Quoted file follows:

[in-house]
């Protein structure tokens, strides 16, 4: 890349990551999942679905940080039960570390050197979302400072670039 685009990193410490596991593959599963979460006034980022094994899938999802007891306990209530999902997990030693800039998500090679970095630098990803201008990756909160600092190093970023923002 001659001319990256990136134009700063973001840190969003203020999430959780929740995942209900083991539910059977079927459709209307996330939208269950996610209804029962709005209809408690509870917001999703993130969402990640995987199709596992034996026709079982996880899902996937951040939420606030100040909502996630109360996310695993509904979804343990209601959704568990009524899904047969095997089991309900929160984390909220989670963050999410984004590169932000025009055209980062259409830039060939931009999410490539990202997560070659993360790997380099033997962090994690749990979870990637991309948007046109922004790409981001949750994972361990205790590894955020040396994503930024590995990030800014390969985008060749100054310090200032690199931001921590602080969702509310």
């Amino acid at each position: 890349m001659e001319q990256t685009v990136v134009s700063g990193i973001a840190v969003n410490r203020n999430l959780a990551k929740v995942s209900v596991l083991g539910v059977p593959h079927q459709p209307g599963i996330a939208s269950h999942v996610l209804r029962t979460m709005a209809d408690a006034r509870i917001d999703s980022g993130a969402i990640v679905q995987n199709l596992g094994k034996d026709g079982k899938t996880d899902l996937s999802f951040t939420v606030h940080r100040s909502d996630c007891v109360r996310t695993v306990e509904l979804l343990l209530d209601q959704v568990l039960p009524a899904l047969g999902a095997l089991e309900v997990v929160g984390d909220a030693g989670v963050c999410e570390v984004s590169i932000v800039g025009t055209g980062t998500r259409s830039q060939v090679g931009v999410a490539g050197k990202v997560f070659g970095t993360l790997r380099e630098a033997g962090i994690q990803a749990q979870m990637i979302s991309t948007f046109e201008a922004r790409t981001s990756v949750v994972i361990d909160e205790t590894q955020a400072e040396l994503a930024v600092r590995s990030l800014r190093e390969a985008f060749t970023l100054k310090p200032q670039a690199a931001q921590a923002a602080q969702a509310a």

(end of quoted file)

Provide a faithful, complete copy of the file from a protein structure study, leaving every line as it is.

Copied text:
[in-house]
């Protein structure tokens, strides 16, 4: 890349990551999942679905940080039960570390050197979302400072670039 685009990193410490596991593959599963979460006034980022094994899938999802007891306990209530999902997990030693800039998500090679970095630098990803201008990756909160600092190093970023923002 001659001319990256990136134009700063973001840190969003203020999430959780929740995942209900083991539910059977079927459709209307996330939208269950996610209804029962709005209809408690509870917001999703993130969402990640995987199709596992034996026709079982996880899902996937951040939420606030100040909502996630109360996310695993509904979804343990209601959704568990009524899904047969095997089991309900929160984390909220989670963050999410984004590169932000025009055209980062259409830039060939931009999410490539990202997560070659993360790997380099033997962090994690749990979870990637991309948007046109922004790409981001949750994972361990205790590894955020040396994503930024590995990030800014390969985008060749100054310090200032690199931001921590602080969702509310």
């Amino acid at each position: 890349m001659e001319q990256t685009v990136v134009s700063g990193i973001a840190v969003n410490r203020n999430l959780a990551k929740v995942s209900v596991l083991g539910v059977p593959h079927q459709p209307g599963i996330a939208s269950h999942v996610l209804r029962t979460m709005a209809d408690a006034r509870i917001d999703s980022g993130a969402i990640v679905q995987n199709l596992g094994k034996d026709g079982k899938t996880d899902l996937s999802f951040t939420v606030h940080r100040s909502d996630c007891v109360r996310t695993v306990e509904l979804l343990l209530d209601q959704v568990l039960p009524a899904l047969g999902a095997l089991e309900v997990v929160g984390d909220a030693g989670v963050c999410e570390v984004s590169i932000v800039g025009t055209g980062t998500r259409s830039q060939v090679g931009v999410a490539g050197k990202v997560f070659g970095t993360l790997r380099e630098a033997g962090i994690q990803a749990q979870m990637i979302s991309t948007f046109e201008a922004r790409t981001s990756v949750v994972i361990d909160e205790t590894q955020a400072e040396l994503a930024v600092r590995s990030l800014r190093e390969a985008f060749t970023l100054k310090p200032q670039a690199a931001q921590a923002a602080q969702a509310a």